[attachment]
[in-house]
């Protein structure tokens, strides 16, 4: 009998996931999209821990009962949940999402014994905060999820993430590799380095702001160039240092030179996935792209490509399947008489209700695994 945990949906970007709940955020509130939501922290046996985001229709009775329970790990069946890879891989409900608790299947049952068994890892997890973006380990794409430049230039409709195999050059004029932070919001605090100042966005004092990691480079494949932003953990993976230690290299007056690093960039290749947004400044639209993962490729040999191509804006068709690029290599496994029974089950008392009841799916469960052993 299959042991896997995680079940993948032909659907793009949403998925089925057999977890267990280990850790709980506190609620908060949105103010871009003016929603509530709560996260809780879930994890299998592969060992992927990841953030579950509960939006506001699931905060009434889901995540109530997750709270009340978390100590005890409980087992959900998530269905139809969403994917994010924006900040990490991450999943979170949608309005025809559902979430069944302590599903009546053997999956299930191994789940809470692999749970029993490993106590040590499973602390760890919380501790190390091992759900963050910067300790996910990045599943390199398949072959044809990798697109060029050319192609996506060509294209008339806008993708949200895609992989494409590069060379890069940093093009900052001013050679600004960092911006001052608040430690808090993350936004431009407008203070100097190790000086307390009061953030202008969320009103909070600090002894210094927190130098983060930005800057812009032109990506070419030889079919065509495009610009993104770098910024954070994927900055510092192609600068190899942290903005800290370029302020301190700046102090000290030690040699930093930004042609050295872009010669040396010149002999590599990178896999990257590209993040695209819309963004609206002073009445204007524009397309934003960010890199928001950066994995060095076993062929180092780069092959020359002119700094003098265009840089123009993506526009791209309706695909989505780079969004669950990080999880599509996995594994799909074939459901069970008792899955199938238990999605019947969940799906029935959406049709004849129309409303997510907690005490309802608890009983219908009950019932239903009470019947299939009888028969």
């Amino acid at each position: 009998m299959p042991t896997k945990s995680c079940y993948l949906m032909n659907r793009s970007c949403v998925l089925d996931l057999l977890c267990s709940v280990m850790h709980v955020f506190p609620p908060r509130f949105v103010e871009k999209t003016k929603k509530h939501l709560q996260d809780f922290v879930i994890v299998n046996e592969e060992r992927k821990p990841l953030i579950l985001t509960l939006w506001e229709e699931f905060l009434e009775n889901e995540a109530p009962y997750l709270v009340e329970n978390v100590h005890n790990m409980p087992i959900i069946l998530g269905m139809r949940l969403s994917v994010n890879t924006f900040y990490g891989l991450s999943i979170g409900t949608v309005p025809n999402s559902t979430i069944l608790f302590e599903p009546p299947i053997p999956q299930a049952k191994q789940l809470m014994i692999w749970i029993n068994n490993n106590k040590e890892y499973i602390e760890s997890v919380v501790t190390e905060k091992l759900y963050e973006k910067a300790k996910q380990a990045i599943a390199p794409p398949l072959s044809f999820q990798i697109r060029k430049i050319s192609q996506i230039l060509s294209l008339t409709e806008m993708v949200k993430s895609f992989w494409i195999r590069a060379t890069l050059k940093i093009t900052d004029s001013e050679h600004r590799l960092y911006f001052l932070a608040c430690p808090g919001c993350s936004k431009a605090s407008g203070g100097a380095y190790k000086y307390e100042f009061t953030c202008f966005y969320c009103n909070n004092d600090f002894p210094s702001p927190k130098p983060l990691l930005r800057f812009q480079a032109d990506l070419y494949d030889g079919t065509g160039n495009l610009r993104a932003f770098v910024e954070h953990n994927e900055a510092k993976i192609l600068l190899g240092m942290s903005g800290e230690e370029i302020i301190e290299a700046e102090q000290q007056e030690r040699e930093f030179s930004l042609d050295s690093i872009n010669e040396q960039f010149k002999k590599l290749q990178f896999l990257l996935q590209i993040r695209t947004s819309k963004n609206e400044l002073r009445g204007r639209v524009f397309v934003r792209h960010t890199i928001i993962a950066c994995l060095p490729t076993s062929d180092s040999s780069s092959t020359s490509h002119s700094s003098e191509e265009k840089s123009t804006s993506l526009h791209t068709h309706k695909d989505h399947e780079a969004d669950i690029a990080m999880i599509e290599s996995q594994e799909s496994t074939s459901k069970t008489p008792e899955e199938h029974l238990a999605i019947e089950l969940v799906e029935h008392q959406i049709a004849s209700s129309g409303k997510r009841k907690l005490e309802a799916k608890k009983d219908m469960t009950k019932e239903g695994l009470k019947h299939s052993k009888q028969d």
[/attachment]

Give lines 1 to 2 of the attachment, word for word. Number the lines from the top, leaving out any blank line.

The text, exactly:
[in-house]
């Protein structure tokens, strides 16, 4: 009998996931999209821990009962949940999402014994905060999820993430590799380095702001160039240092030179996935792209490509399947008489209700695994 945990949906970007709940955020509130939501922290046996985001229709009775329970790990069946890879891989409900608790299947049952068994890892997890973006380990794409430049230039409709195999050059004029932070919001605090100042966005004092990691480079494949932003953990993976230690290299007056690093960039290749947004400044639209993962490729040999191509804006068709690029290599496994029974089950008392009841799916469960052993 299959042991896997995680079940993948032909659907793009949403998925089925057999977890267990280990850790709980506190609620908060949105103010871009003016929603509530709560996260809780879930994890299998592969060992992927990841953030579950509960939006506001699931905060009434889901995540109530997750709270009340978390100590005890409980087992959900998530269905139809969403994917994010924006900040990490991450999943979170949608309005025809559902979430069944302590599903009546053997999956299930191994789940809470692999749970029993490993106590040590499973602390760890919380501790190390091992759900963050910067300790996910990045599943390199398949072959044809990798697109060029050319192609996506060509294209008339806008993708949200895609992989494409590069060379890069940093093009900052001013050679600004960092911006001052608040430690808090993350936004431009407008203070100097190790000086307390009061953030202008969320009103909070600090002894210094927190130098983060930005800057812009032109990506070419030889079919065509495009610009993104770098910024954070994927900055510092192609600068190899942290903005800290370029302020301190700046102090000290030690040699930093930004042609050295872009010669040396010149002999590599990178896999990257590209993040695209819309963004609206002073009445204007524009397309934003960010890199928001950066994995060095076993062929180092780069092959020359002119700094003098265009840089123009993506526009791209309706695909989505780079969004669950990080999880599509996995594994799909074939459901069970008792899955199938238990999605019947969940799906029935959406049709004849129309409303997510907690005490309802608890009983219908009950019932239903009470019947299939009888028969």